The Samurai Armor History, Evolution and Types explained


Samurai armor has been a symbol of Japan's samurai culture and artistic sensibilities for centuries. The samurai culture, things like katana sword and samurai armor, have heavily influence on the western pop culture, a good example is the Star Wars, we can see Lightsabers, The way they are used, and the significance placed on them, mirror the samurai's spiritual connection with their katanas, The design of Darth Vader's helmet has been widely noted to resemble a samurai kabuto helmet. And the movie “Last Samurai”, the red armor set Tom Cruise wear is certainly a dream for every boy, and men.

While many people appreciate the striking look of samurai armor, they often overlook the rich history and variety of styles behind it. The armor isn't just about visual appeal, but also reflects a deep cultural heritage and diverse adaptations for different battlefield roles. To fully appreciate samurai armor, it's essential to look beyond its cool exterior and understand the story it tells about the past. This article will introduce the history and development of Japanese armor.

Samurai armor timeline

The beginning:

Yayoi Period (300 BCE to 300)

In this period, Japan is still moving from New Stone Age to Iron Age, the use of iron is still very rare. Japanese armor in this period is pretty simply, mainly made of leather and wood. These armors provide limited protection, but consider the weapons used in this period are simply bronze swords, bronze pike, these armors will get the job done.

Kofun Period (250 to 538)

In Kofun Period, Japanese culture and technology have significant advancements. Warfare during this time would have likely revolved around territorial disputes and power struggles among these clans, as well as defensive actions against Invasion from the mainland. soldiers were typically armed with straight iron swords (chokutō), as well as spears and bows. The majority of combat would have likely been hand-to-hand, but archery may have also been important

In the areas of weapon and armor production, we can see Iron Swords start to replace bronze swords, they are straight, double edge, the sword design is heavily influenced by China and Korean peninsula. And for armor, 2 important types of armors were invented in this period, they are Tankou and Keikou:

1- Tankou 短甲

Ancient Tankou armor

The “Tankou” is a type of body armour made of iron or leather plates, sewed together with rivets or leather. The name Tankou in English literally means “Short Armor”, covering the chest and abdomen, and it’s possible origin from the Korea Tankou.

Generally, it is opened and closed using a hinge on the right side and adjusted on the front side.
The oldest “Tankou” found in Japan was found in the Iba ruins in Shizuoka. It is thought to be from the Yayoi period and is made of wood.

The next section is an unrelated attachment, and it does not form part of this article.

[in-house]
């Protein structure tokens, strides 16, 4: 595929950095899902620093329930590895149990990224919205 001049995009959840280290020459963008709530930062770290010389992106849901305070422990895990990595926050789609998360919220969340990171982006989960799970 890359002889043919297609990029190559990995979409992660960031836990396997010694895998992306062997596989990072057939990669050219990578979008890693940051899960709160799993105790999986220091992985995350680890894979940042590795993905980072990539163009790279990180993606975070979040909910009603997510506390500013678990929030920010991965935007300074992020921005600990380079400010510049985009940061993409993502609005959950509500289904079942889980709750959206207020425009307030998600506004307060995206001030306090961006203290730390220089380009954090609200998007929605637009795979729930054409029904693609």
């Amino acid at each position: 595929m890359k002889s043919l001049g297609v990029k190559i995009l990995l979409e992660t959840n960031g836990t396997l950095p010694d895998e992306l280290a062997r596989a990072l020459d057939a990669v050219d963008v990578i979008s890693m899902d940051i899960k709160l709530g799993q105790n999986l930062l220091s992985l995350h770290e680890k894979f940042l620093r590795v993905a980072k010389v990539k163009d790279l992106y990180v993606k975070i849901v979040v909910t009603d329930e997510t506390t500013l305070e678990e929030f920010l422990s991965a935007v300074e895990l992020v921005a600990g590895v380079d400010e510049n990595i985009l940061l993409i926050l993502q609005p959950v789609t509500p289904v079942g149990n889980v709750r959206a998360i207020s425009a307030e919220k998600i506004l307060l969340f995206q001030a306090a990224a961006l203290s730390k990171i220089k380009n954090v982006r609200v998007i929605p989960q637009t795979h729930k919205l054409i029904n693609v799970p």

Ancient Japanese Tankou armor3

2- Keikou 挂甲

Ancient Japanese Keikou armor1

The “Keikou”, translated to English means “Hanging armor”, is another type of body protection made by sewing small plates of iron or leather called “kosane” together using leather or threads, The keikou was more elaborate, covered the entire body, similar to the lamellar armor found in other ancient cultures. It is thought to have received a lot of influence from China.

The method of binding the “kosane”s to make the armour was kept and used for later types of Japanese armor OoYoroi, we could find some similarity in these two armors.

Ancient Japanese Keikou armor2

Heian Period (794-1185)

Heian period is s considered the peak of the Japanese imperial court and famous for its cultural achievements, particularly in literature and the arts. The Samurai class started to rise in this period, Samurais are essentially professional warriors, they dedicated their life to battle and honor. In Heian Period, we can see mounted battles became increasingly important, and many battles were essentially clashes of horse-riding archers. The samurai would engage in individual duels (一騎討ち ikkiuchi) , a form of combat that emphasized personal skill and honor rather than large-scale strategy. Bows (yumi)Spear (yari) are the main choice of weapon in battle field, and we can start to see the rise of Tanto sword in Heian Period.

3-OYoroi (大鎧)

Ancient Japanese Oyoroi armor1

Armor evolved from the keikou to the Ooyoroi in Heian period. Ooyoroi, means the “great armor”, is the armor most people could picture when they think of Japanese armor. The iconic colorful, lacquered armor body, the eye catching helmet decoration, the “oversized” shoulder protection. Oyoroi is armor designed for mounted battles, mainly for archery. We can see some distinctive features on Oyoroi, some might seen straight at first glance, but if you understand the purpose of Oyoroi under the history context, you will start to appreciate the beauty of the Oyoroi design.

Let’s start from Kabuto (helmet) to understand some samurai armor parts that's unique to a Oyoroi: